#treatment - Knee
- The most commonly torn ligament inside the knee is the anterior cruciate ligament (ACL)
- The ACL normally stops the top of the shin bone from slipping forwards
- An ACL rupture can lead to knee instability causing the knee to feel wobbly and give way
- ACL rupture can be treated with physiotherapy to compensate for the missing ligament by strengthening the muscles that support the knee
- Patients with continuing instability should have the ligament surgically reconstructed
- After ACL reconstruction intensive physiotherapist supervised rehabilitation is essential
- The results of ACL reconstruction are excellent, with up to 90% of patients returning to full or nearly full sporting activities
Unfortunately, when the ACL tears it is like a bungee rope snapping, and the ends of the ligament ‘ping’ apart. It is impossible to simply stitch the torn ends of the ligament together, and reconstruction with a ligament graft is required.
Occasionally (normally in children and adolescents) the ligament may pull a chunk of bone off the tibia (an ACL avulsion fracture). In this situation it may be possible to repair the ligament damage by fixing the bone fragment back in place, with the ligament still attached to it.
In the large majority of cases, surgical treatment of an ACL rupture involves:
- The procedure is carried out under general anaesthetic
- The knee is examined arthroscopically to assess concomitant injuries
- A ligament graft is obtained by harvesting a section of either the hamstring tendons of the same knee (the gracilis and semitendinosus tendons) or else a portion of the patellar tendon (with small bone blocks at either end).
- Tunnels are drilled through the bones of the tibia and the femur into the knee joint.
- The tendon graft is threaded through into the knee, and the ends are fixed firmly using either screws or other specialised fixation devices which hold the graft in place under tension.
- Patients are normally able to be discharged the day after their surgery.
Post-operative rehab is an absolutely key part of the overall treatment of an ACL rupture. Surgical reconstruction without appropriate rehabilitation is probably a pointless exercise.
Patients may require one crutch post-operatively, just for a few days, until the pain from the procedure begins to settle. However, knee braces are not required and the graft strength and fixation should be firm immediately post-operatively.
Rehab regimes may vary considerably depending on whether other concomitant procedures are carried out at the same time as the ACL reconstruction. However, the basic standard ACL rehab regime involves:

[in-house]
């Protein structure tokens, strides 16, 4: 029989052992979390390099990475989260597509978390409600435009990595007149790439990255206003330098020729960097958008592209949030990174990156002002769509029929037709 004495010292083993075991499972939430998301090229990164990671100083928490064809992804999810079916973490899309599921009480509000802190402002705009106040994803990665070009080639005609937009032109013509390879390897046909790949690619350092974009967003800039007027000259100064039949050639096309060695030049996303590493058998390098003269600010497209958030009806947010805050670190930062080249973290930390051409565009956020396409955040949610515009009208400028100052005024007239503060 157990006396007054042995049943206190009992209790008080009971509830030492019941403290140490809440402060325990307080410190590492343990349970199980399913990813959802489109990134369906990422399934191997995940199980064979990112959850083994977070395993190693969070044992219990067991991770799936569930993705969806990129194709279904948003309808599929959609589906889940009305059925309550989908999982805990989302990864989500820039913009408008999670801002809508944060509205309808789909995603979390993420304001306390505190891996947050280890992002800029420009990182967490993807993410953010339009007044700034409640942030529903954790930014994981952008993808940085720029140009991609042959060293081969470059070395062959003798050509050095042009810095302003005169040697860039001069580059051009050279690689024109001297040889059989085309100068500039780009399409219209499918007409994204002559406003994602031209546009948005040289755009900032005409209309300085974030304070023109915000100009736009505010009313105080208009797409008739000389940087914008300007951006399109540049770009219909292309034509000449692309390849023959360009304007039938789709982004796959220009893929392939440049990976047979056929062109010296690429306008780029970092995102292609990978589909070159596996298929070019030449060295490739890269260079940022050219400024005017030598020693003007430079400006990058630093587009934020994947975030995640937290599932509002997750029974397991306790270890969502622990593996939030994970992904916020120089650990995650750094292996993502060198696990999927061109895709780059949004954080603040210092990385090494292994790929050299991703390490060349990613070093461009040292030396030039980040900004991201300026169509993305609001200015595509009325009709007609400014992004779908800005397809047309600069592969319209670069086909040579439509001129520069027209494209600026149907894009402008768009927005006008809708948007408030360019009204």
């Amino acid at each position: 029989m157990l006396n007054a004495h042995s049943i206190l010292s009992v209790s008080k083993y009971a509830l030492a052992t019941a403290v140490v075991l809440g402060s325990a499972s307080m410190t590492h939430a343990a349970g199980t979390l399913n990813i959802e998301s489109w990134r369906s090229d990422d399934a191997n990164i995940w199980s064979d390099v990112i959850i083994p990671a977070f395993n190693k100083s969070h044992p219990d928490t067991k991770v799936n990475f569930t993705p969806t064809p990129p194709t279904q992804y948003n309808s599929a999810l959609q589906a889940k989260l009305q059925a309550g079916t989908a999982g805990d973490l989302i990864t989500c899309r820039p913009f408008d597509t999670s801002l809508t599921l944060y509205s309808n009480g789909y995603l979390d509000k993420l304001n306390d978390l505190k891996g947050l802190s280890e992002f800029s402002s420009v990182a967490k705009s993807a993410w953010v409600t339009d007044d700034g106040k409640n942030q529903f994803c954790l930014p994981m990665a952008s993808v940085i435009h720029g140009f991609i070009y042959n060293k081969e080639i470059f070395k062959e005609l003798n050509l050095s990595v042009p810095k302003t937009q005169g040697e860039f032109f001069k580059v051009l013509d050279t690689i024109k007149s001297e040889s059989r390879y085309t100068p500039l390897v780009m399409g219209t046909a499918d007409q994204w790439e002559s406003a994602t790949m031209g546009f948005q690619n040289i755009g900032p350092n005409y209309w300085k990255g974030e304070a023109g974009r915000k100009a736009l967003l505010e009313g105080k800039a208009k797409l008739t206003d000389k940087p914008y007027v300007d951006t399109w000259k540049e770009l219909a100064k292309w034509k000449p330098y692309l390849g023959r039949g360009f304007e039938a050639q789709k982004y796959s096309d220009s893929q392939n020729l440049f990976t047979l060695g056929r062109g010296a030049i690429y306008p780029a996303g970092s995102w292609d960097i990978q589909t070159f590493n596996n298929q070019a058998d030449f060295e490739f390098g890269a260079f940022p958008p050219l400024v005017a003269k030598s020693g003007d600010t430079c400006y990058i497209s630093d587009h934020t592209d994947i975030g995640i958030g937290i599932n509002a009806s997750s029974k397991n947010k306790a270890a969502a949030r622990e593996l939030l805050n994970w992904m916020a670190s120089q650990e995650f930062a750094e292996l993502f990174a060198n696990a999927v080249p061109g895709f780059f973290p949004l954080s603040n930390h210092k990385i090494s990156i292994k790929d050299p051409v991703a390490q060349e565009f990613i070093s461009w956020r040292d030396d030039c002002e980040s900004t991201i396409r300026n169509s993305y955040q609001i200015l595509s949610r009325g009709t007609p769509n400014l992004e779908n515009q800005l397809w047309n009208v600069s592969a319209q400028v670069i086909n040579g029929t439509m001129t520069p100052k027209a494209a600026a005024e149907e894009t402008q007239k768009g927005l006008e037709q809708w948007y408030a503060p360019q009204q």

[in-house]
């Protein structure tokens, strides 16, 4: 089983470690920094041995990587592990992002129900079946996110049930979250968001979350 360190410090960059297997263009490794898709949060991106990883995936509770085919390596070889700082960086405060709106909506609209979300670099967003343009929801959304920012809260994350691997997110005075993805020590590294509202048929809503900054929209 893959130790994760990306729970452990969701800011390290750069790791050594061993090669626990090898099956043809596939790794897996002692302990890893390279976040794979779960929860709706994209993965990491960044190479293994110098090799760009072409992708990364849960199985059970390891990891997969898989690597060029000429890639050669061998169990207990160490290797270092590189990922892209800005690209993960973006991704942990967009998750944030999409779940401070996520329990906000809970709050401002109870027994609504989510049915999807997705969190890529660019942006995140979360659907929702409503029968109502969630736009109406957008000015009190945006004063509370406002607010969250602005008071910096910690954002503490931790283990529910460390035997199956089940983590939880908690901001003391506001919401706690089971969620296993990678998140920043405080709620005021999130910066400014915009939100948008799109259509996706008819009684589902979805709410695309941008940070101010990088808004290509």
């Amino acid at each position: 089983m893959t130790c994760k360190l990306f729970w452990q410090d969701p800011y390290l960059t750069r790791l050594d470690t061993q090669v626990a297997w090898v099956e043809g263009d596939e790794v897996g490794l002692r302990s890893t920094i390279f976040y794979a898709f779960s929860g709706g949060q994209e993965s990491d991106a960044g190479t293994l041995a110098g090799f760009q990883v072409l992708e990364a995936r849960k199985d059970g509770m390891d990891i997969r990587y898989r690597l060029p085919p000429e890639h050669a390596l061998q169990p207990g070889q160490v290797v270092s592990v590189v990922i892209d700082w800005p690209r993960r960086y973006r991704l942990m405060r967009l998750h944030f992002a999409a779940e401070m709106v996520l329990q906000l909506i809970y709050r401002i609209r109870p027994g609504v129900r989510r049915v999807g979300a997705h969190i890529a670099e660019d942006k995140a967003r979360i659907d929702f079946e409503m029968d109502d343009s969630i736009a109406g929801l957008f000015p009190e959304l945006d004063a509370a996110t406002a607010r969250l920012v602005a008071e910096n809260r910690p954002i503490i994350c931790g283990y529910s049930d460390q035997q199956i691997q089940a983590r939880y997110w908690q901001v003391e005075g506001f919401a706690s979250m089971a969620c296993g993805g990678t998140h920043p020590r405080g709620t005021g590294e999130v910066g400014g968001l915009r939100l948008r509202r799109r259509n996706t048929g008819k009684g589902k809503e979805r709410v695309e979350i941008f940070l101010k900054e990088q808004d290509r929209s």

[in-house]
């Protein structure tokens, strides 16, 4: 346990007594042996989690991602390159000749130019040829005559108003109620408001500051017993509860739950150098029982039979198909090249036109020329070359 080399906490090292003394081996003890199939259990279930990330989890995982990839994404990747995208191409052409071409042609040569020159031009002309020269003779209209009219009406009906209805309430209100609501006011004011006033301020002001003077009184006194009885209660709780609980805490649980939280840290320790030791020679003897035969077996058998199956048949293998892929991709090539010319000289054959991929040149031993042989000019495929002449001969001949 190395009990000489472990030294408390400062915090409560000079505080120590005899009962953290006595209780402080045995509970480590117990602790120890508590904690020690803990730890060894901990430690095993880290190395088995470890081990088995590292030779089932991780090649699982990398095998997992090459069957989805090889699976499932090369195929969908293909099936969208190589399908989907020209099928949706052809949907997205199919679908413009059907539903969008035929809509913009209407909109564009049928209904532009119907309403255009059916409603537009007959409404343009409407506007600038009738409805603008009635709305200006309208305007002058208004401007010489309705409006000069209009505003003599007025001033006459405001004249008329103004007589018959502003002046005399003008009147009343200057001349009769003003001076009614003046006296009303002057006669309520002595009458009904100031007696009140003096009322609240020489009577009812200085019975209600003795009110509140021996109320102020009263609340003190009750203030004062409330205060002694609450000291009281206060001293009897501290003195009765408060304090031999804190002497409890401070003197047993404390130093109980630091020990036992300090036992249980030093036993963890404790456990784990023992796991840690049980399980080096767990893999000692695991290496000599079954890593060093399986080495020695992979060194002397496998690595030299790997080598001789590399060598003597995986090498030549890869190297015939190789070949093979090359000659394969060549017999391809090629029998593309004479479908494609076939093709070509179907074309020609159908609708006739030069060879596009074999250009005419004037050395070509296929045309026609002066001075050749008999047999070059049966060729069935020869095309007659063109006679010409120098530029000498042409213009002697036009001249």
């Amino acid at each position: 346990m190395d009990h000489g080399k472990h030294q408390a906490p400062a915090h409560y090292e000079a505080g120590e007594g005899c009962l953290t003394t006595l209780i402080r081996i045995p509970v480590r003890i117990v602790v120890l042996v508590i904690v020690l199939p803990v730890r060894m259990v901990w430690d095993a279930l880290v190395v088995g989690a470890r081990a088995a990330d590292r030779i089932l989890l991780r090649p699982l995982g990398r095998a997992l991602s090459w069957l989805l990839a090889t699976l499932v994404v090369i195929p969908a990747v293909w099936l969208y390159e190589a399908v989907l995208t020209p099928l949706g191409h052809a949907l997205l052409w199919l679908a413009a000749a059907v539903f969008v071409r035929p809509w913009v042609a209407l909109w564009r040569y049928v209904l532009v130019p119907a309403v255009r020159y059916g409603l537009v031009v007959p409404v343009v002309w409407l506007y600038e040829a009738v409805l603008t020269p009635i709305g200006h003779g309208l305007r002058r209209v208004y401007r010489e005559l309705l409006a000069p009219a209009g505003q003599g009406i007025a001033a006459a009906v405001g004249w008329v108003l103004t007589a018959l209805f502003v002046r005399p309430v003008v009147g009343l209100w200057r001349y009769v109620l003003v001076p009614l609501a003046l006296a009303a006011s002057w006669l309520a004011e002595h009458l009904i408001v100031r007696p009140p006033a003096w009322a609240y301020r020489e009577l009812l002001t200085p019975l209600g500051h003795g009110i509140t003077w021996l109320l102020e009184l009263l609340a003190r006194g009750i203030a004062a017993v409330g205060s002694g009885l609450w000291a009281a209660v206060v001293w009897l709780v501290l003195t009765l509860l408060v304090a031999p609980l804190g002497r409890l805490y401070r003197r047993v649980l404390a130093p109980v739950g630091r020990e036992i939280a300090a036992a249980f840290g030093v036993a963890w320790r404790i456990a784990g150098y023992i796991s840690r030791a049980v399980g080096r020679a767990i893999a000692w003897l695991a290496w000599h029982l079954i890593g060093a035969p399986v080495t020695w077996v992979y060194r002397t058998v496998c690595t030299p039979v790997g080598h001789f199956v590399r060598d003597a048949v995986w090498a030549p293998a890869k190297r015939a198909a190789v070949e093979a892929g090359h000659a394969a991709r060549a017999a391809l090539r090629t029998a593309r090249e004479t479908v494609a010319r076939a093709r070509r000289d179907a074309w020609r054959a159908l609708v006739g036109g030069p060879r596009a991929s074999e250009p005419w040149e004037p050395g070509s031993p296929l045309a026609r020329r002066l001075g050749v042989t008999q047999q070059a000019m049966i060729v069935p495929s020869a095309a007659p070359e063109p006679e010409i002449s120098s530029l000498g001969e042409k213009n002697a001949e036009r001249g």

- Day 1 – Week 6: Full weight bearing ASAP. Range of motion treatment. Muscle strengthening. Training of the reflexes (proprioception). Closed chain exercises only, ie the foot remains in contact with something (such as the floor), so that there is no hopping, skipping, jumping or running.
- Week 6 – Week 12: Commencement of open chain exercises (where the foot can leave the floor) eg running, but no sport
- Up to 9 months: Intensive focussing on muscle strengthening, proprioception and performance of sport-specific training exercises
- From 9 months: Careful return to competitive sport
When tendon tissue is first harvested for a graft, as soon as the tissue is harvested it loses its blood supply. The cells within the tissue, responsible for constantly repairing the fibres of the tissue, thus die and the graft becomes little more than a biological scaffold, in which the fibres will begin to degrade and gradually rupture with time, thereby weakening the tissue.
When the graft tissue is inserted into the knee, it begins to grow a new blood supply. New cells migrate into the tissue and begin to repair and remodel the graft. Therefore, an ACL graft is nice and strong when it is first surgically implanted. However, initially the knee is weak and the reflexes impaired. As knee function improves and the patient’s confidence increases, the graft begins to degenerate and actually becomes weaker. The ‘danger zone’ is between 3 to 9 months. As the graft develops a new blood supply within the knee after surgical reconstruction, the new cells remodel the graft and it becomes stronger. By 9 months, the graft will look and function like a new ligament and should be strong enough to cope with a full return to sports.
Graph showing how the strength of the ACL graft initially drops and then gradually returns to normal as the graft grows a new blood supply and slowly remodels. The graft is at its weakest at 3 to 6 months – just when the patient is beginning to regain confidence. It is therefore essential that return to proper sport is delayed until 9 months post-op.